Humpback Whales have rebounded from the brink of extinction. Many studies have found that high pressure from the whaling industry in the early 1900s saw the population of humpbacks decline to only 450 whales, after approximately 25,000 of the mammals were hunted. A new study co-authored by Grant Adams, John Best and André Punt from the University of Washington’s School of Aquatic and Fishery Sciences revealed that the species’ global population has rebounded to over 25,000 due to the protections that were put in place in the 1960s.
This discovery was published on the 16th October 2019 in the journal Royal Society Open Science. “We were surprised to learn that the population was recovering more quickly than past studies had suggested,” said John Best, a UW doctoral student. The study follows a previous assessment conducted by the International Whaling Commission between 2006 and 2015. Those findings specified the population had only recovered to about 30% of its pre-exploitation numbers. Since that assessment was completed, new data has come to the surface, providing more accurate information on the life history and genetics of whales.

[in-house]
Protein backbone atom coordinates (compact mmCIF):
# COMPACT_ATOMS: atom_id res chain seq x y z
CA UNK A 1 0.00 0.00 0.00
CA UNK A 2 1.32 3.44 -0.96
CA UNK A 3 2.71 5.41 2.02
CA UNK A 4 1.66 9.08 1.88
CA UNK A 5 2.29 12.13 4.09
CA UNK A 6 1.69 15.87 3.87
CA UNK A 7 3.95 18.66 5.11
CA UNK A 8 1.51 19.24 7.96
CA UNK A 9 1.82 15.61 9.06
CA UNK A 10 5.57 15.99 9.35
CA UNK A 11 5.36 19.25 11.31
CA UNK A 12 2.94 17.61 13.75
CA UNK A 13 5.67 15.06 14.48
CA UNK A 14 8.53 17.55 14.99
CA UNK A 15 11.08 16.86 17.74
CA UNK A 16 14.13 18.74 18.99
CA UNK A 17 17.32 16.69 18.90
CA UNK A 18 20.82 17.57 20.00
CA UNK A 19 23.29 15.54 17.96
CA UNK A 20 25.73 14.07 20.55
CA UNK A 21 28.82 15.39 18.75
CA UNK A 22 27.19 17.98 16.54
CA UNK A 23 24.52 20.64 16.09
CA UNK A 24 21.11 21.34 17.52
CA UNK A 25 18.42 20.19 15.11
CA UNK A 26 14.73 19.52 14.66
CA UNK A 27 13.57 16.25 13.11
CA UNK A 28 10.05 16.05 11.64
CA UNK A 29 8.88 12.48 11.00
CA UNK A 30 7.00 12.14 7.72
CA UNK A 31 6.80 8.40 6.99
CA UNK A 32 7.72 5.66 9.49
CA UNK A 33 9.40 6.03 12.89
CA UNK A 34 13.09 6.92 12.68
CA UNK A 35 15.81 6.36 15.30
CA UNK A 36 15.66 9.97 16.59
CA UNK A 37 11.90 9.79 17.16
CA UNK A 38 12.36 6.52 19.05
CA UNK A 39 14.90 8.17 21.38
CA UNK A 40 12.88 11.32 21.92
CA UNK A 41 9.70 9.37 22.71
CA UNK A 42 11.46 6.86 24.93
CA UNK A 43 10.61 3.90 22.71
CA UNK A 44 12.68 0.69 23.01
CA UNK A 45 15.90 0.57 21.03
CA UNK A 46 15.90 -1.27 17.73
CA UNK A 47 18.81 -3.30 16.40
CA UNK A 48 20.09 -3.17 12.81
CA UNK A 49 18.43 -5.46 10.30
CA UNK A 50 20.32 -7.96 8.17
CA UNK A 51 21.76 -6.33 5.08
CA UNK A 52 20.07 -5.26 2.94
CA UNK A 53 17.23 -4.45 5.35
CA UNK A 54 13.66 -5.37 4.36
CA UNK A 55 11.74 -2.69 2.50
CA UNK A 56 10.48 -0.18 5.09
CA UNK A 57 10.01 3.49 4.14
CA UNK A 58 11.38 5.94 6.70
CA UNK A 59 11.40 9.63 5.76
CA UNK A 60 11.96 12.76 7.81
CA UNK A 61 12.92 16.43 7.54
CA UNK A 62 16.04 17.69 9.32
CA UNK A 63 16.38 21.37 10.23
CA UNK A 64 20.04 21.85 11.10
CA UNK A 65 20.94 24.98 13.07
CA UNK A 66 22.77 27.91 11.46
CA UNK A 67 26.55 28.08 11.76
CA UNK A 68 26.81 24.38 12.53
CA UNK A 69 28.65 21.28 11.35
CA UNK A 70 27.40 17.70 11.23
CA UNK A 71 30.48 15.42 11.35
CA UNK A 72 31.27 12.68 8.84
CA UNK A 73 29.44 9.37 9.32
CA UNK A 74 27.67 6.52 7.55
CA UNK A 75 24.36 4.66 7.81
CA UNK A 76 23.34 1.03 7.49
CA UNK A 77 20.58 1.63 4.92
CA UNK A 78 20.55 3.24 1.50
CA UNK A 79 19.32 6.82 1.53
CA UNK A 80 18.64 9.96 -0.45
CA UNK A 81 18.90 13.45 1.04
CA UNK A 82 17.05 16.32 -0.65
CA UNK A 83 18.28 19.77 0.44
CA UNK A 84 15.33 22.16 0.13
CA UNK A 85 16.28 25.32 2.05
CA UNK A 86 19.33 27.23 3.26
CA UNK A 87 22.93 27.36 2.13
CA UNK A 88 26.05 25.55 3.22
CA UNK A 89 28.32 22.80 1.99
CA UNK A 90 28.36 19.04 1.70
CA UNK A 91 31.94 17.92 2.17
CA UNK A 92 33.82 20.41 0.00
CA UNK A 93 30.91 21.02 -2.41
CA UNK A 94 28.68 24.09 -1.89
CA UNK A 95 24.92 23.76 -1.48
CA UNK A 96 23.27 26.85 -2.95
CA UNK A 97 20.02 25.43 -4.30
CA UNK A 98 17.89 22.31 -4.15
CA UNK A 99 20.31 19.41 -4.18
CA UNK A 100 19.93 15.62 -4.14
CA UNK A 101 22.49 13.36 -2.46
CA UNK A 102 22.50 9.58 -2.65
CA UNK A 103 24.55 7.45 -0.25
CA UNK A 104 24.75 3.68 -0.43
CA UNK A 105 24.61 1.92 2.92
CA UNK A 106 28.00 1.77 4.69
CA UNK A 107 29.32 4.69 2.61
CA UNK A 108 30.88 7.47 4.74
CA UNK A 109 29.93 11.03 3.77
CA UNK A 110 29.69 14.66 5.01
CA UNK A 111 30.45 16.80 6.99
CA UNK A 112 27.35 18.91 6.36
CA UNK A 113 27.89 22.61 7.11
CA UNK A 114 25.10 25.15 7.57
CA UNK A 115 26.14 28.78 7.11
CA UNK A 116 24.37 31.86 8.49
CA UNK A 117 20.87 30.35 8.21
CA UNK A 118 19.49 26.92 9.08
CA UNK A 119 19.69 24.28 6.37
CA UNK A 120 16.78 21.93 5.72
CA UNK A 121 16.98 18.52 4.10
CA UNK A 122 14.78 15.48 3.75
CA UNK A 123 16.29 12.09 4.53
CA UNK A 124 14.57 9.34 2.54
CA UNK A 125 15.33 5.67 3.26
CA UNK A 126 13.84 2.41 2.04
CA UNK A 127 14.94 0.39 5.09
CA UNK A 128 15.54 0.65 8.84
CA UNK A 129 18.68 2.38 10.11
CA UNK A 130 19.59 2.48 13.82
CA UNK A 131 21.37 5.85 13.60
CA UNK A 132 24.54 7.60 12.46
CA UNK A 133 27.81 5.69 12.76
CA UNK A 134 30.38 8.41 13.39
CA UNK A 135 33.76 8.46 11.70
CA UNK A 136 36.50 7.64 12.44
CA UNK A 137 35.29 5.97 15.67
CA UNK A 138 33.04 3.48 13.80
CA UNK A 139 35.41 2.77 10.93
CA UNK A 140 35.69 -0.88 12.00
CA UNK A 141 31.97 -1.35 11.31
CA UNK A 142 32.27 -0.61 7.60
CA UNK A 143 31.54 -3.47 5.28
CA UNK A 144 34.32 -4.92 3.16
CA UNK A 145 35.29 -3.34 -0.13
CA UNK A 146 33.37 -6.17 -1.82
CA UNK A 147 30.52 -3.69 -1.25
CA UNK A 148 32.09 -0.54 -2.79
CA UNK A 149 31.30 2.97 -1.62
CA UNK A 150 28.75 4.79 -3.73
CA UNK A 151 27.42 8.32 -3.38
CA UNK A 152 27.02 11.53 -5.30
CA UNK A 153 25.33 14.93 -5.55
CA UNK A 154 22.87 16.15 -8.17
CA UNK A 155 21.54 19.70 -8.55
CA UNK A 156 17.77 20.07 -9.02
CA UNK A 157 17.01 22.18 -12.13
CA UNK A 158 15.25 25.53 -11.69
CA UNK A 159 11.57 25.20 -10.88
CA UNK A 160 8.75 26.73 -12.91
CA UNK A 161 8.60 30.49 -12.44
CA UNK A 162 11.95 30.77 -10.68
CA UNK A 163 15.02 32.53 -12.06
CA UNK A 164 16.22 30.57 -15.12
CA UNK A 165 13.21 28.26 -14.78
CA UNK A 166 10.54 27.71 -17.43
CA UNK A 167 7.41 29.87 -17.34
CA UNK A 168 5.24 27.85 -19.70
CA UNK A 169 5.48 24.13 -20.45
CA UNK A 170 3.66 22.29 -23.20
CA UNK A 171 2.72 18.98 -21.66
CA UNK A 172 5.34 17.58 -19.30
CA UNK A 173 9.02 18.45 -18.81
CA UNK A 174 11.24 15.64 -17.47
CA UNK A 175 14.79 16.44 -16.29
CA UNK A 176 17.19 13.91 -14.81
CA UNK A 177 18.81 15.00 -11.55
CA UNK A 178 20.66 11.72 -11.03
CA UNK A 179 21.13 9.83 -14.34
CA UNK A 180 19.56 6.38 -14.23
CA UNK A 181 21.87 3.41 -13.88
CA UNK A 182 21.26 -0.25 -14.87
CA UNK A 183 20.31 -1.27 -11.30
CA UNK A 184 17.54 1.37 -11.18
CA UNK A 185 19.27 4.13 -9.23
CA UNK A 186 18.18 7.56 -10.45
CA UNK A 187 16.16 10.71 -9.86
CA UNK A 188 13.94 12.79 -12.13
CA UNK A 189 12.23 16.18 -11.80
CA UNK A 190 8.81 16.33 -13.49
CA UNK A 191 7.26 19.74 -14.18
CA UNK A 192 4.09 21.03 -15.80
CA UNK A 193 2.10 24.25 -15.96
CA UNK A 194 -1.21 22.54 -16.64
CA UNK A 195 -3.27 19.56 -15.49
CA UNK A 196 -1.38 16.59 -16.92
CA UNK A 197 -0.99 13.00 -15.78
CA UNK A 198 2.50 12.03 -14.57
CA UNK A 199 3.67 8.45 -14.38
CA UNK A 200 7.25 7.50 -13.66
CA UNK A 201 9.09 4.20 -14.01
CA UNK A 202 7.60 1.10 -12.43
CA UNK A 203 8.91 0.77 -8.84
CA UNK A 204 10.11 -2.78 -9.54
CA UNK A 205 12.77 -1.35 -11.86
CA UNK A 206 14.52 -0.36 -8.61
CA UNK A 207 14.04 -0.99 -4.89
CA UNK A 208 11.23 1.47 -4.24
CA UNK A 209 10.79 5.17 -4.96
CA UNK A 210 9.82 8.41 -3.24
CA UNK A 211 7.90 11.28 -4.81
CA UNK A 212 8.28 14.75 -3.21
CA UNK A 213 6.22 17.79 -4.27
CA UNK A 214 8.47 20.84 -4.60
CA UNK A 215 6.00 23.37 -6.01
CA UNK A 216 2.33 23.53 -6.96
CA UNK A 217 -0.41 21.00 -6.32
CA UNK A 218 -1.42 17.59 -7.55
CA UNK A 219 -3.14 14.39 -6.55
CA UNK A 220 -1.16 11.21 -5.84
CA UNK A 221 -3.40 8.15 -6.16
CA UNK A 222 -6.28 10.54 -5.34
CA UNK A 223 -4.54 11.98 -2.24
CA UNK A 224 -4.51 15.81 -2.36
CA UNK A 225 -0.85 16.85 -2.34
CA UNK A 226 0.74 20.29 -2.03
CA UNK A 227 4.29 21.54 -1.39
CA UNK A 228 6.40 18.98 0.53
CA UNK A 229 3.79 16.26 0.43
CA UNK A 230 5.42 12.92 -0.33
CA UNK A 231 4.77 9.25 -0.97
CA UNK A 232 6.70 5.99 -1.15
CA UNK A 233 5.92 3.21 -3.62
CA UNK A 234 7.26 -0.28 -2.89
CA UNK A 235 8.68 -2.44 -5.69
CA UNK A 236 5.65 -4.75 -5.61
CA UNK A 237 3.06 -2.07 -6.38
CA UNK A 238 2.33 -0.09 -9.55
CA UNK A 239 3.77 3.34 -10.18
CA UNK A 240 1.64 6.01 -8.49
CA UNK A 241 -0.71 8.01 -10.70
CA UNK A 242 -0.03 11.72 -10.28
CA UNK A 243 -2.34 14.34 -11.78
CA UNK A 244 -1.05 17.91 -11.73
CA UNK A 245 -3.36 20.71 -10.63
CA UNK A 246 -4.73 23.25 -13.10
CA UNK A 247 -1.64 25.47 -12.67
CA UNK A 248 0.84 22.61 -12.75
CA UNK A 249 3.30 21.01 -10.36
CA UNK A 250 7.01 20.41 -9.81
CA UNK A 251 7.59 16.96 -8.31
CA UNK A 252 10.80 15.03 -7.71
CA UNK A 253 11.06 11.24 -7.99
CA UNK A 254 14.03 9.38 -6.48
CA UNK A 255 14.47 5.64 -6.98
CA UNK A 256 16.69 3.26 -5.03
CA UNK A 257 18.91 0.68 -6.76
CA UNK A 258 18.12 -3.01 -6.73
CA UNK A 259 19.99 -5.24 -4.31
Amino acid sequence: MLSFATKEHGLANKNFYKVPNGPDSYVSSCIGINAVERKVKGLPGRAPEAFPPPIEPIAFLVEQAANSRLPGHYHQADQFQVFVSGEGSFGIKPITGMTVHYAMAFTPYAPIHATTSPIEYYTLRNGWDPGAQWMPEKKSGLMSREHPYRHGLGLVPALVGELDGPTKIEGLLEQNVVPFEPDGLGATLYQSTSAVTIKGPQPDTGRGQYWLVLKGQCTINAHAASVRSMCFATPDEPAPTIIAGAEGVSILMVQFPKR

The researchers believe that the new estimates of humpbacks has recovered to about 90% of its historic population today!
Lead author, Zerbini said the findings showed it was possible to bring severely depleted populations back from the brink. "This is good news. Despite all the hunting that has happened, conservation efforts can have a positive impact and if you protect animals, this shows numbers can grow. If you manage animal populations properly, animals can thrive."